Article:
DORN: If you test positive, be up front with us about who your contacts are. There’s no shame in having a positive result. Stuff happens and people get sick. We need your help to get it traced down so it’s not spreading. Of course, we want you to do the things we always talk about — wash your hands, wear a mask, watch your physical distance and stay home and isolated if you are sick or if you feel fine but have tested positive. You can also protect yourself and others by keeping your circle small. If you have the same set of eight to 10 friends, stick with your tribe. Sit in the same place in your classrooms, labs and while dining. It makes it much easier for us to trace contacts and really helps limit the spread.
STREY: We have protocols in place on campus to quarantine and isolate people, and we can move people into those spaces very quickly. We also have the ability to have students continue to attend classes and events virtually while in quarantine and isolation, and we can have meals delivered to them. A positive test result doesn’t mean you have to go home, and it doesn’t mean your education and college experience are interrupted.
What to Expect on Campus
Over the summer we’ve shared our expectations and requirements of students, faculty and staff coming to campus this fall. Please continue to use this incredible resource that Charlie, Kim and Lezlie helped create. In summary, the guidelines on our COVID-19 response site can be expressed in three easy to remember W’s:
- WASH your hands.
- WEAR a mask.
- WATCH your physical distancing.
You can also watch this video to see to some of the steps we’ve put into place. And remember we have a heart for others and these protocols are necessary. Keeping our campus community safe and healthy depends on each and every one of us following them. Central and its health partners at the hospital and public health department have done and will continue to do the utmost in making this academic year successful.
What to Expect for Fun
We know the fall semester will be a push and pull between normalcy and managing the risks of COVID-19. Even so, we believe that incredible learning will occur and there will be time for friends and fun — it will just look a little different from how it has in the past.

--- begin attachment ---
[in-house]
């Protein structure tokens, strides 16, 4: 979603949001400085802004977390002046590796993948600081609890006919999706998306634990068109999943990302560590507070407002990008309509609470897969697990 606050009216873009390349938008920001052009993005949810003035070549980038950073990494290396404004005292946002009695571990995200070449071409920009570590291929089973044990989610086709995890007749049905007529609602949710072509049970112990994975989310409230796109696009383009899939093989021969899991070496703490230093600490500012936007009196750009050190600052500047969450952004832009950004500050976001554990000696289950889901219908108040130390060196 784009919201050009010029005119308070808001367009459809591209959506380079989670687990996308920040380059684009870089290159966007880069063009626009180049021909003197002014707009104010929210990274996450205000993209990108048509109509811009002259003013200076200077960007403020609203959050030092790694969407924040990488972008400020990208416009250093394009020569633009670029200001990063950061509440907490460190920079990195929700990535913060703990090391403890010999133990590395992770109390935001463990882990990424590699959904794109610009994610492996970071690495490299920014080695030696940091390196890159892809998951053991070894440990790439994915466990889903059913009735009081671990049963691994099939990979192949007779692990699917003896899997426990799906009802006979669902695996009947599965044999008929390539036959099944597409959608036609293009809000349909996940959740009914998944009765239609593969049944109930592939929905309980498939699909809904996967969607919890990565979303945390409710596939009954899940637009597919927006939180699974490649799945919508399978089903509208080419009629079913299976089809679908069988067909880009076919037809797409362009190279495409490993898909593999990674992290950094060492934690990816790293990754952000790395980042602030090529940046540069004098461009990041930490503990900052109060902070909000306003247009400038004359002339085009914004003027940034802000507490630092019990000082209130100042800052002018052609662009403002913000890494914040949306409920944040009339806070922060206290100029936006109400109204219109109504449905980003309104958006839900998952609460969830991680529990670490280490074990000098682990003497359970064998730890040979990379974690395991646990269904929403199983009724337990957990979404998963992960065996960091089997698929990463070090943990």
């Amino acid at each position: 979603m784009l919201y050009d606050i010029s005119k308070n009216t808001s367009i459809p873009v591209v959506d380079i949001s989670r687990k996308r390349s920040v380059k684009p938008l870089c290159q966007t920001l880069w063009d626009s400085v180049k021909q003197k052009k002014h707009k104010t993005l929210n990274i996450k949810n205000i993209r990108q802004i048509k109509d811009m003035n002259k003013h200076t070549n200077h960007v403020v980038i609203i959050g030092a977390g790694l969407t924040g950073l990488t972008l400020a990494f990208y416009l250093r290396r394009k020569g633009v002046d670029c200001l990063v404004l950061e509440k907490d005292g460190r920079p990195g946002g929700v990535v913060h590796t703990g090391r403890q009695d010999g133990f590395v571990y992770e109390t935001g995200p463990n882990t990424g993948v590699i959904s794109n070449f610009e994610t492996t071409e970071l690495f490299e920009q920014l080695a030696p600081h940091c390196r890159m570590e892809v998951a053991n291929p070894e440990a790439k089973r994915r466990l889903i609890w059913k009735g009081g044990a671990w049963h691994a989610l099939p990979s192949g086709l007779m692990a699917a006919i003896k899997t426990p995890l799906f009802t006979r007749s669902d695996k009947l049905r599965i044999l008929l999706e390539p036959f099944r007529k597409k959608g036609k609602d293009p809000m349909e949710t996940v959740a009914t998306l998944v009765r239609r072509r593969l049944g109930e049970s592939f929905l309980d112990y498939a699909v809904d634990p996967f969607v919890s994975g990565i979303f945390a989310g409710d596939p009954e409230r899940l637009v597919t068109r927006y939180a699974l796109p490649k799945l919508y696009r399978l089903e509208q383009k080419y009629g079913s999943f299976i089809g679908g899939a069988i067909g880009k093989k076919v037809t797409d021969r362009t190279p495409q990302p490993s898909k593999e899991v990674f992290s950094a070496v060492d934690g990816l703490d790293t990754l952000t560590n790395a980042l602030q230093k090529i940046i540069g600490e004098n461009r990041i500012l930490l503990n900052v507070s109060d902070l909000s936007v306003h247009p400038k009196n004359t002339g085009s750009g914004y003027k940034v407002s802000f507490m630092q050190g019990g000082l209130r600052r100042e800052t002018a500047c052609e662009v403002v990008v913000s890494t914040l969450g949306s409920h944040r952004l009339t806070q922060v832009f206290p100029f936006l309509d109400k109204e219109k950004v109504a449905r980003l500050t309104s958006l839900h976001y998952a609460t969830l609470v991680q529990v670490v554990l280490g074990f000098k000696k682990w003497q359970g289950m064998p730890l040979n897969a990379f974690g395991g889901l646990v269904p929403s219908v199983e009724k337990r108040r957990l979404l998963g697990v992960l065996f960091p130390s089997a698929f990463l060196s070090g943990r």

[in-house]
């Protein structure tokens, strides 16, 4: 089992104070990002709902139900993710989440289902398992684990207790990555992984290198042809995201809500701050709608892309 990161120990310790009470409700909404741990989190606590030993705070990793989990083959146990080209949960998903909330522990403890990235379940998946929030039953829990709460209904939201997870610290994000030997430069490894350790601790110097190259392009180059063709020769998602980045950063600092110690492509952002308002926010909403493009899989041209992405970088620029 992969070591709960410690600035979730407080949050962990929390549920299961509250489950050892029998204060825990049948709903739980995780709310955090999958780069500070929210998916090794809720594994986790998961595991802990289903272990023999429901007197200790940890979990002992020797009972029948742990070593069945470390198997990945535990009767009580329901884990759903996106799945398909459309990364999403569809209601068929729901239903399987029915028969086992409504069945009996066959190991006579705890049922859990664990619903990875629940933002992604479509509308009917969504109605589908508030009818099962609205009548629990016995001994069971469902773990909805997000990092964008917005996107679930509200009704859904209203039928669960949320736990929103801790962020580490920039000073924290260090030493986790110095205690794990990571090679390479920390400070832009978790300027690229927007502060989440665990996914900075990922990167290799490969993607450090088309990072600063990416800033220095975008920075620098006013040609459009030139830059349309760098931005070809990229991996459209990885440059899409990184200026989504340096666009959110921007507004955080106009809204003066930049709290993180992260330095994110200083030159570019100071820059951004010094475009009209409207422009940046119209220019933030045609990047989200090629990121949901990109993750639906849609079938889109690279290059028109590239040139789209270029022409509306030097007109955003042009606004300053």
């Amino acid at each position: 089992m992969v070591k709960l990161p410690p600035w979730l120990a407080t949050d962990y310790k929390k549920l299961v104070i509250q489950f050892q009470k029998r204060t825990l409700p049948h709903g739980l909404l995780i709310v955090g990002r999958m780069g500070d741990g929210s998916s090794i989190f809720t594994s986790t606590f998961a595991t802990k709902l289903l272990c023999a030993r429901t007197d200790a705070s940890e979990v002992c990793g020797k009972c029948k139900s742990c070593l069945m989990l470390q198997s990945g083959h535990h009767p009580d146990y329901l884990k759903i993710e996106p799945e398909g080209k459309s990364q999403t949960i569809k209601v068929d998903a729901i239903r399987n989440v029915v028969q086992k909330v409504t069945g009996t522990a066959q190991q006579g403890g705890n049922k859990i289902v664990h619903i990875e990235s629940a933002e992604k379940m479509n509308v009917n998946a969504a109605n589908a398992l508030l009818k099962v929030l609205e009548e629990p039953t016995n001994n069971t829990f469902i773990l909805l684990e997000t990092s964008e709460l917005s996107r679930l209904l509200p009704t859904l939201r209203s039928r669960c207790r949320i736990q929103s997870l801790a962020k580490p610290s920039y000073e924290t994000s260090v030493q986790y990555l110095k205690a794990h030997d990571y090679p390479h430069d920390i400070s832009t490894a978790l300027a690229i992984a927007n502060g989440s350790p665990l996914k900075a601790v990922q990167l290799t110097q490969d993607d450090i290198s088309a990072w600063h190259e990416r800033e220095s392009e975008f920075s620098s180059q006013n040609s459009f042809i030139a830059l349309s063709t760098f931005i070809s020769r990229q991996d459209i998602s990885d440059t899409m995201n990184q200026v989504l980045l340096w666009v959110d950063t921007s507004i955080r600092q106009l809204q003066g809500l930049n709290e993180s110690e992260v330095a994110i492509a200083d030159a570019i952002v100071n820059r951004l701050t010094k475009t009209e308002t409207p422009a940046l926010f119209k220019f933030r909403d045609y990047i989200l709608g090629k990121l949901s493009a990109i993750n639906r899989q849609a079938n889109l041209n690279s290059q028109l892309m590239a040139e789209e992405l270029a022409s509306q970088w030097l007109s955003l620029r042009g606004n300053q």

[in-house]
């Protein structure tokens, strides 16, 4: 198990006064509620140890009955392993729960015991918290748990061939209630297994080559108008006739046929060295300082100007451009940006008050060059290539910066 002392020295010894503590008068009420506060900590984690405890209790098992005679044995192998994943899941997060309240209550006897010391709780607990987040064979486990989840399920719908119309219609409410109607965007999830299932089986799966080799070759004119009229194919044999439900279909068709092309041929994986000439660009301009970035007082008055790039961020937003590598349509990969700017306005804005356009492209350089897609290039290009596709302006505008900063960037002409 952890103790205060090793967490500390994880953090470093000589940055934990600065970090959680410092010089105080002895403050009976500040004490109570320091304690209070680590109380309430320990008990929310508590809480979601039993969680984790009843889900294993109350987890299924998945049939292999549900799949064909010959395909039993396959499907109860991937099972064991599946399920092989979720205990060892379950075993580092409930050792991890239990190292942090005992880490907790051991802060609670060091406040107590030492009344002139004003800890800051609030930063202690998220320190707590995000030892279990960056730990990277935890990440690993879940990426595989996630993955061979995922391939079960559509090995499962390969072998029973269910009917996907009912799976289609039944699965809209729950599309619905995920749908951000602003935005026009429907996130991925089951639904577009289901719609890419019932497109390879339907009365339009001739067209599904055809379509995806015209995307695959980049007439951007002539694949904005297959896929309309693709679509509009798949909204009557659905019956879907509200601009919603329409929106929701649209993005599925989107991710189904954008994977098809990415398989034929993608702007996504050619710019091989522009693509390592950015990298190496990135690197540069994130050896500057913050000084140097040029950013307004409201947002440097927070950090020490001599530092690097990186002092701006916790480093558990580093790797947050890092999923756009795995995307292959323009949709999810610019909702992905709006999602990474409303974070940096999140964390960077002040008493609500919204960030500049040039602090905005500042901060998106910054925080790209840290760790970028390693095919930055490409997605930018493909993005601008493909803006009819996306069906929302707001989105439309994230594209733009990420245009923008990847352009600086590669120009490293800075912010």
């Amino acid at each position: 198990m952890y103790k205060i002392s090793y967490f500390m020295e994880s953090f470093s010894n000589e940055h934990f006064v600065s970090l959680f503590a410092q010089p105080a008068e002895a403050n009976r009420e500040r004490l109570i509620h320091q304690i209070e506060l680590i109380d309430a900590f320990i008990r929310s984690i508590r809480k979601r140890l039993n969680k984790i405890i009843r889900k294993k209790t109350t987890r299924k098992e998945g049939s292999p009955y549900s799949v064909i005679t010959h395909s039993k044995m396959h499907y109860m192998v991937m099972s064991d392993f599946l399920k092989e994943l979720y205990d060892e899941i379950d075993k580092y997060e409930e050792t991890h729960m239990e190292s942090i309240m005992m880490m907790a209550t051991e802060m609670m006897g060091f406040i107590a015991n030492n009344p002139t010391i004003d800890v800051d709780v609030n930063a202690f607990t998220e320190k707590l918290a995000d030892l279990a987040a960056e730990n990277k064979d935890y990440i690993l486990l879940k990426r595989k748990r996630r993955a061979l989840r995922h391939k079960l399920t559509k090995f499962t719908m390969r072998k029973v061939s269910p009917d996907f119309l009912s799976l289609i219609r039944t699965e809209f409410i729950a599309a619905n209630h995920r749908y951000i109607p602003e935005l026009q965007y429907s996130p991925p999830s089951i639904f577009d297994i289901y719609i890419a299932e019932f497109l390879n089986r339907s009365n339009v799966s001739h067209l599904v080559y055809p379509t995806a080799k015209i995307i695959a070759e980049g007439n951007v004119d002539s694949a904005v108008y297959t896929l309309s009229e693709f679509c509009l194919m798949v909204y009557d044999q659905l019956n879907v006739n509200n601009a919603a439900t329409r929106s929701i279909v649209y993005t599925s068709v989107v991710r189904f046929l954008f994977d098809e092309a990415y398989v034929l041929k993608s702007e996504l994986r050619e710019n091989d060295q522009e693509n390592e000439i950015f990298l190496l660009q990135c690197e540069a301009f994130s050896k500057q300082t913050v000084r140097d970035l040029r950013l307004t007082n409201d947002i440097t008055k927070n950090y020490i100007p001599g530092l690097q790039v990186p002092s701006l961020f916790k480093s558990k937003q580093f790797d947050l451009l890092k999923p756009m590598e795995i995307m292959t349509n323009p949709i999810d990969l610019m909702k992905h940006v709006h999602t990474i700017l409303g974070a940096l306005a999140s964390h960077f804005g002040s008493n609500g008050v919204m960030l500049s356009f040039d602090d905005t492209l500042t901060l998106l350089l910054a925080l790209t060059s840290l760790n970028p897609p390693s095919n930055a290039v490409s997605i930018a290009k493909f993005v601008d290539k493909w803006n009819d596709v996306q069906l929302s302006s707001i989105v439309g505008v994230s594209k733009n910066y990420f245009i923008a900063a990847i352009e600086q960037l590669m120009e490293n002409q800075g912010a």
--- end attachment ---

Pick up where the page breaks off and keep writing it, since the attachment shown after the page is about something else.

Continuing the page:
Many of Central’s events are part of a long tradition. This year, the student development team has worked with the Campus Activities Board to adapt many of those traditions to ensure that as many people as possible can safely participate. Some events will become virtual and others will be both in person and virtual. In-person event safety precautions may include:
- Lowered maximum room capacities.
- Staged arrival and departure of controlled numbers of people, perhaps resulting in wait times.
- Mask-wearing where physical distancing isn’t possible.
- Cleaning during events.
- Postponing events that can’t reasonably be adapted to safety protocols.
- Events are subject to change as we continue to monitor new developments related to COVID-19 from state and local authorities.
Check out the details here of three early-semester events:
- Maytag Madness,7-10 p.m. Sunday, Aug. 23.
Come to the Maytag Student Center to enjoy free snacks and free swag, play a variety of fun games, create a make and take craft and win great prizes.
- Forever Dutch Celebration,2:30-3:30 p.m. Tuesday, Aug. 25.
Gather around the pond for a brand-new, one-of-a-kind celebration including entertainment, speakers, free food and giveaways.
- Taquiza, 11 a.m. to 1 p.m. Labor Day, Monday, Sept. 7.
Gather on the Central Market Patio for a traditional Mexican taqueria crafting of authentic tacos and street fare. Enjoy music and lawn games around the pond; a live concert in the new Peace Mall amphitheater; a comedy show featuring Paul Schissler sponsored by the Campus Activities Board; paddle boarding at Robert’s Creek sponsored by Residential Life; Glow-in-the-Dark Capture the Flag sponsored by Campus Ministries; and a Game-Show-themed Late Night Central sponsored by Student Development.
We are pleased to bring you these opportunities to enhance your Central experience, meet and connect with others in our community and have a lot of fun. Remember, the success of fall semester rests in the hands of each individual community member. Having a heart for others is critical to do that successfully.
We can’t wait to see you. Behind our masks we’ll be smiling widely.
Mark L. Putnam
AUG. 11, 2020 — Four Fall Sports Postponed | EXPAND
Due to action by the NCAA Board of Governors late last week, Central College is joining other American Rivers Conference schools in postponing competition for four fall season athletics teams.
Football, men’s and women’s soccer and volleyball seasons are being postponed to the 2020-21 spring semester. Competition in men’s and women’s cross country, women’s golf and women’s tennis will proceed as announced July 28. League schedules are still being revised and will be released soon.
The men’s golf and men’s tennis squads, which have fall competition as part of their nontraditional seasons, will proceed as planned.
The nine-team league announced its decision Tuesday, Aug. 11.